Skip to main content
Alyssa Gavulic's picture

“Don’t forget to hug him, squeeze him tightly first, and then lay out the steps to recover. . . I learned that from Lylah. . . Hugs first . . ." - My mother, Lorna, said this to me today after I expressed being overwhelmed with the mess of poor grades that one of my high school children had allowed themselves to get into.

You see, my youngest daughter, Lylah, used to throw some pretty impressive fits when she was 2 ½ years old. She was the youngest of my 6 children and she embodied the “terrible twos” like she was trying to supersede her position in the family since the day of her birth. She was a curly blond haired, blue-eyed adorable little girl who was also a vivacious, strong-willed, spitfire so her little toddler tantrums could be pretty exhausting sometimes. I remember reminding myself during these battles that I had to hold my ground because these were pivotal moments where I had to teach her that she could not always get her way. After all, her life would most certainly be filled with disappointments, obstacles, and failures and I needed to show her a better way to respond to those kinds of circumstances.

But after she passed away in an accidental drowning incident at 2 ½ years old in April, 2015, I couldn’t help but regret every time I was ever so impatient or frustrated with these behaviors that I skipped the “hugs first” step. Sometimes, as mothers, we become so exhausted by it all that we immediately interpret our children’s intense emotional displays as a sign of direct defiance – and thus meet them with the corrective measures that we as parents should implement to help our children develop into later functioning adults. But what if there is something that we could do first that would remind us and them that they are still vulnerable little children who need understanding, acceptance, and love before the lessons we are trying to teach them can even take root?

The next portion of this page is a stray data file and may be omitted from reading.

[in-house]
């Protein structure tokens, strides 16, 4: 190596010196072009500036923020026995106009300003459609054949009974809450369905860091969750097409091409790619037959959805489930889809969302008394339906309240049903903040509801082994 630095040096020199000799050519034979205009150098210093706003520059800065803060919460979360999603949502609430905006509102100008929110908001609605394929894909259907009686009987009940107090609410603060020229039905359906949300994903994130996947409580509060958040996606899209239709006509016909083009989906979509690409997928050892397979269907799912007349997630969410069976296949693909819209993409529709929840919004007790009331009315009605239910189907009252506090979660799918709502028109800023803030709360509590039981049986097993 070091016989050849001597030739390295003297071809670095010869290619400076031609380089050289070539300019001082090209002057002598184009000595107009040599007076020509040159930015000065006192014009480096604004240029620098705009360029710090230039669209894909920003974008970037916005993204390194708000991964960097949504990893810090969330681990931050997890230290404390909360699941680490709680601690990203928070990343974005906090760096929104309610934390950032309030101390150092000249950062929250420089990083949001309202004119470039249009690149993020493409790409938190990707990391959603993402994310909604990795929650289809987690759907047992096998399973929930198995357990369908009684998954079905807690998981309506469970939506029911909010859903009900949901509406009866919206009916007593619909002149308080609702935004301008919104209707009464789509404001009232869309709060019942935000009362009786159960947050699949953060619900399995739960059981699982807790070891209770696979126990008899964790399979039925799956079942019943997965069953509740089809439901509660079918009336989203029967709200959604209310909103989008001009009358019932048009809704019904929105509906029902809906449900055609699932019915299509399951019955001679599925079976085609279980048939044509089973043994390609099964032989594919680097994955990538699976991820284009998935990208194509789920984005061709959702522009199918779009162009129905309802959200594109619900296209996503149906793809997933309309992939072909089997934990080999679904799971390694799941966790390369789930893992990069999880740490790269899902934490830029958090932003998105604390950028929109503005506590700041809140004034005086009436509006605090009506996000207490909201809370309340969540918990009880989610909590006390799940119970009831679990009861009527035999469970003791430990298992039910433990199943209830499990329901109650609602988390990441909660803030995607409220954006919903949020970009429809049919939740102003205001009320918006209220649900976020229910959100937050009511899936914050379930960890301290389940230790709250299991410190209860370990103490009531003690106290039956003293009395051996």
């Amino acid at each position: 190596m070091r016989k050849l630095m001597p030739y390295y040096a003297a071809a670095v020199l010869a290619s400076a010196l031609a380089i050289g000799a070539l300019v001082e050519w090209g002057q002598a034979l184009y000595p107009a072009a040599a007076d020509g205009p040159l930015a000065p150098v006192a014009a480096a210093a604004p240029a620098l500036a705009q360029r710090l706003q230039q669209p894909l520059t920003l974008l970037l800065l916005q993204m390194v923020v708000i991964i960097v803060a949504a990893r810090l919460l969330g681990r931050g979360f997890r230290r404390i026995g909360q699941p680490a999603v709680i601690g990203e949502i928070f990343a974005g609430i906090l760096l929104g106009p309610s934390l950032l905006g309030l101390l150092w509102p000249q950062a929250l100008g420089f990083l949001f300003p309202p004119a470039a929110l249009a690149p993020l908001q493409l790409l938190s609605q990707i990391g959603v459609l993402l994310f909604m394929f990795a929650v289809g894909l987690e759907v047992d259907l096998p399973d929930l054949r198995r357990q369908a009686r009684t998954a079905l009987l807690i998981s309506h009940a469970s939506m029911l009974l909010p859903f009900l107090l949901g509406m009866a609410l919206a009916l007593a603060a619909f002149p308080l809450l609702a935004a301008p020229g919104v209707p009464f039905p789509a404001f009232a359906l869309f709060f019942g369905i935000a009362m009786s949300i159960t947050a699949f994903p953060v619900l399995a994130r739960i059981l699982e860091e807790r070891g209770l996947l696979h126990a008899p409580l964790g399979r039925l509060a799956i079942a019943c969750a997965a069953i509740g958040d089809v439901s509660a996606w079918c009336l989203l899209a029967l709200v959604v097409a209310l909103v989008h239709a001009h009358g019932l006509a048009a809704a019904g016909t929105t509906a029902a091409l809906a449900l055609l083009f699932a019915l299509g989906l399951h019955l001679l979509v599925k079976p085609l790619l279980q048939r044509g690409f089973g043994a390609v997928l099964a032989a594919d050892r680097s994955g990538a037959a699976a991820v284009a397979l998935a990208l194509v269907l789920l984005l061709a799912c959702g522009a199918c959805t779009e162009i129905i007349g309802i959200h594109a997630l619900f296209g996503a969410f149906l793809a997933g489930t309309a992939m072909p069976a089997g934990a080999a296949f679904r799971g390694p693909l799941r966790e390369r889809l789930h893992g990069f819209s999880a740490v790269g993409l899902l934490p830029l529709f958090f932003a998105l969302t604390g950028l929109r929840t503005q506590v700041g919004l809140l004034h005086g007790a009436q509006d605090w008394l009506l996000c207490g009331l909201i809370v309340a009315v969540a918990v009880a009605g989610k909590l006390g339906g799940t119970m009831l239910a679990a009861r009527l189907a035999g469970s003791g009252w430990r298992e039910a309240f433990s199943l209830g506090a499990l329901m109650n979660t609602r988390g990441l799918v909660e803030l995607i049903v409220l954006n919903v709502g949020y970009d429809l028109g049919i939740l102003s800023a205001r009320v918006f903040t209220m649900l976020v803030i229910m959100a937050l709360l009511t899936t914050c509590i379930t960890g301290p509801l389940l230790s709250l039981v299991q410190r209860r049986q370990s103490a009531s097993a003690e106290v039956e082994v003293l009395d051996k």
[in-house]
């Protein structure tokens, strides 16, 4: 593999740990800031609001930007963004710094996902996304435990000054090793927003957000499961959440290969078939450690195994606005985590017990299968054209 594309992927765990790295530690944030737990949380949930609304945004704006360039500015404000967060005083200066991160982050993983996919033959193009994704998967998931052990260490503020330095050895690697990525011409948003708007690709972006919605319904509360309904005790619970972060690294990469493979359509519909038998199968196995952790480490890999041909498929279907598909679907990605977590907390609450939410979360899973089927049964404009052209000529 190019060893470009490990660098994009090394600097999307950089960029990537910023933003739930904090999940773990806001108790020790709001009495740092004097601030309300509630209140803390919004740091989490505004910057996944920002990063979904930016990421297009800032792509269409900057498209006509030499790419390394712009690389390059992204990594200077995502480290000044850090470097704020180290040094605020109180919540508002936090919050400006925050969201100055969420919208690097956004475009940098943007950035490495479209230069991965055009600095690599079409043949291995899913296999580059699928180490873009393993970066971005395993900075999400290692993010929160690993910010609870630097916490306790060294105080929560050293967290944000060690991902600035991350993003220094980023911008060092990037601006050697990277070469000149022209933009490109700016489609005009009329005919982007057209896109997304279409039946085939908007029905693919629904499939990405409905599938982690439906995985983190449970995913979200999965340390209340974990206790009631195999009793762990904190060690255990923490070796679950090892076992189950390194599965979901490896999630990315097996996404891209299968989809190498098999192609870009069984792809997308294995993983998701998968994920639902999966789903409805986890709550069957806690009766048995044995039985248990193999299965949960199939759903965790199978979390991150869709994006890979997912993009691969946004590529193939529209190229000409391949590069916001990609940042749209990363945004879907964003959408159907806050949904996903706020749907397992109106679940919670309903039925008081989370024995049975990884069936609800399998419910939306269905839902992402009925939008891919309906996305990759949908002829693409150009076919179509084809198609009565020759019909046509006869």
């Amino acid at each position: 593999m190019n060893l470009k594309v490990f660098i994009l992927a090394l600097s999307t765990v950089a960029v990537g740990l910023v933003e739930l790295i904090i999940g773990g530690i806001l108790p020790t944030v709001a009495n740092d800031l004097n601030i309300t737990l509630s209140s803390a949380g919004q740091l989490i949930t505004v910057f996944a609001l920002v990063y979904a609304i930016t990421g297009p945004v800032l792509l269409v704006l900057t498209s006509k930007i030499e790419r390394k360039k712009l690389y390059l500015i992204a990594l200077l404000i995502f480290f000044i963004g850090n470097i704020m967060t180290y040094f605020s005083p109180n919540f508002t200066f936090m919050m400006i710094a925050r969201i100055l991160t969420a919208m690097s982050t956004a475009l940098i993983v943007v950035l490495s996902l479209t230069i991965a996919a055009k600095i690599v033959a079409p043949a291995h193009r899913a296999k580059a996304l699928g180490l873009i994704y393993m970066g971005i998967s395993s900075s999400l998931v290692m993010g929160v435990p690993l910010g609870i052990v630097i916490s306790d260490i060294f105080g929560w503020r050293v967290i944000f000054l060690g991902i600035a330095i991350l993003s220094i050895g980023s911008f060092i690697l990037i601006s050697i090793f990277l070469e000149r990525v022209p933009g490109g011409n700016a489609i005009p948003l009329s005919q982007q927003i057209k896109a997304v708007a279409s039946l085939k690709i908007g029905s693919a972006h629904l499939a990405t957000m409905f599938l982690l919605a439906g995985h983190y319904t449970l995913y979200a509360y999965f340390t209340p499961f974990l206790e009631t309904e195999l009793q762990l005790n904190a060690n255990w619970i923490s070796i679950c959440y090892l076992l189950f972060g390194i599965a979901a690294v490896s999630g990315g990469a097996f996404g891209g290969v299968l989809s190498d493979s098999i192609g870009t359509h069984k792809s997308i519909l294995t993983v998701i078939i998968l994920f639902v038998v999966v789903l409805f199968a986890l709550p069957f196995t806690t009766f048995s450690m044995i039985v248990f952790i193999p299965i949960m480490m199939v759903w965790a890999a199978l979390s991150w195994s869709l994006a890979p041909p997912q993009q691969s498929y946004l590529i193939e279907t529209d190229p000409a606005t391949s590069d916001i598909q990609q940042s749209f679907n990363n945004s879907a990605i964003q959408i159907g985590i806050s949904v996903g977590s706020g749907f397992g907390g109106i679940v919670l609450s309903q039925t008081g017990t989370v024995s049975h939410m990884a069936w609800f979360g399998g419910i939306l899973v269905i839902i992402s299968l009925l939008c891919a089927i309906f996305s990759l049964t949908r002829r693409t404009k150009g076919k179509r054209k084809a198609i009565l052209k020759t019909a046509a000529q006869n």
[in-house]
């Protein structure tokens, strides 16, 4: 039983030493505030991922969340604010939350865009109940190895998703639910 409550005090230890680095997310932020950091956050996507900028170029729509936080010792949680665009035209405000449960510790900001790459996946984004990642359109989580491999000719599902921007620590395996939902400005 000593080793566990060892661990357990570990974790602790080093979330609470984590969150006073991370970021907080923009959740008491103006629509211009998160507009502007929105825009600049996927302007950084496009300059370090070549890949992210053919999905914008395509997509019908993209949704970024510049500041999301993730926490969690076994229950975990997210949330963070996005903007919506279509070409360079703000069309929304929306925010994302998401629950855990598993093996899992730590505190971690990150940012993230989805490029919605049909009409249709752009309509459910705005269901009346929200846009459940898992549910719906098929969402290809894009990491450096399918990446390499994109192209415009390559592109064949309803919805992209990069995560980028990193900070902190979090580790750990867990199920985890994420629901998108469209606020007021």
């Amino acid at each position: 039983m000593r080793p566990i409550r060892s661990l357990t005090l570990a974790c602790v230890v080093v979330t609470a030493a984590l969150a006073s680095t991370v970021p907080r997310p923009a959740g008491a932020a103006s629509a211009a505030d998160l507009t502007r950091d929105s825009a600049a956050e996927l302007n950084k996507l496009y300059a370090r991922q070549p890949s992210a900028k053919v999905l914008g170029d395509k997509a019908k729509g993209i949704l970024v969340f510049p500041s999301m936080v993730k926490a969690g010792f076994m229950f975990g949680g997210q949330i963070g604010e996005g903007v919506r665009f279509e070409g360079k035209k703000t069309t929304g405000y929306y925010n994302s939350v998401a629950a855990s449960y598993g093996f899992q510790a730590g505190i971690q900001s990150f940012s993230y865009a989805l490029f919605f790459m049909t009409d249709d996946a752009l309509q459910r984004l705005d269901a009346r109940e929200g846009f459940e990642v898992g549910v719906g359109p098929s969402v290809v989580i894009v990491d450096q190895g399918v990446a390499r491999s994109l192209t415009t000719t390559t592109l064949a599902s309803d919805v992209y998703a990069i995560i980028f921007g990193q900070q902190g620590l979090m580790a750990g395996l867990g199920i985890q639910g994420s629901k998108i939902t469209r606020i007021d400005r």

While all children are certainly capable of manipulating a situation to get what they want (don’t we all have that proclivity?), there are also influential underlying feelings that almost always drive their behavior. Maybe my sweet little Lylah was just deeply disappointed and couldn't understand why things weren't the way she had wanted or expected them to be. Maybe she felt afraid that she couldn’t predict how a situation would turn out and wanted to exact some form of control in the only way she knew how. Maybe she was simply overtired and needed me to hold her and soothe her emotionally dysregulated self until she could better articulate what she wanted or needed at the time.

I now realize that every time Lylah threw her tenacious little 2-year-old tantrums was another opportunity for me to express my unconditional love for her, empathize with her disappointment, reassure her in her fears, soothe her anxieties, and then show her a better way. To just love her first and then correct her behavior. This is exactly how we all want to be loved and how we are called to love our children. While I admit that that is still not always my first reaction when one of my 5 surviving kids makes a big mistake (thanks for the reminder today, Mom!), this is something I continue to strive towards each day. I truly do want to be a mom that always "hugs first." I am hoping this also inspires you show patience and wisdom in embracing a “hugs first” form of mothering your children today and each day moving forward.

The views and opinions expressed in this post are those of the author(s) and do not necessarily reflect those of strongly encourages our readers to post comments in response to blog posts. We value diversity of opinions and perspectives. Our goals for this space are to be educational, thought-provoking, and respectful. So we actively moderate comments and we reserve the right to edit or remove comments that undermine these goals. Thanks!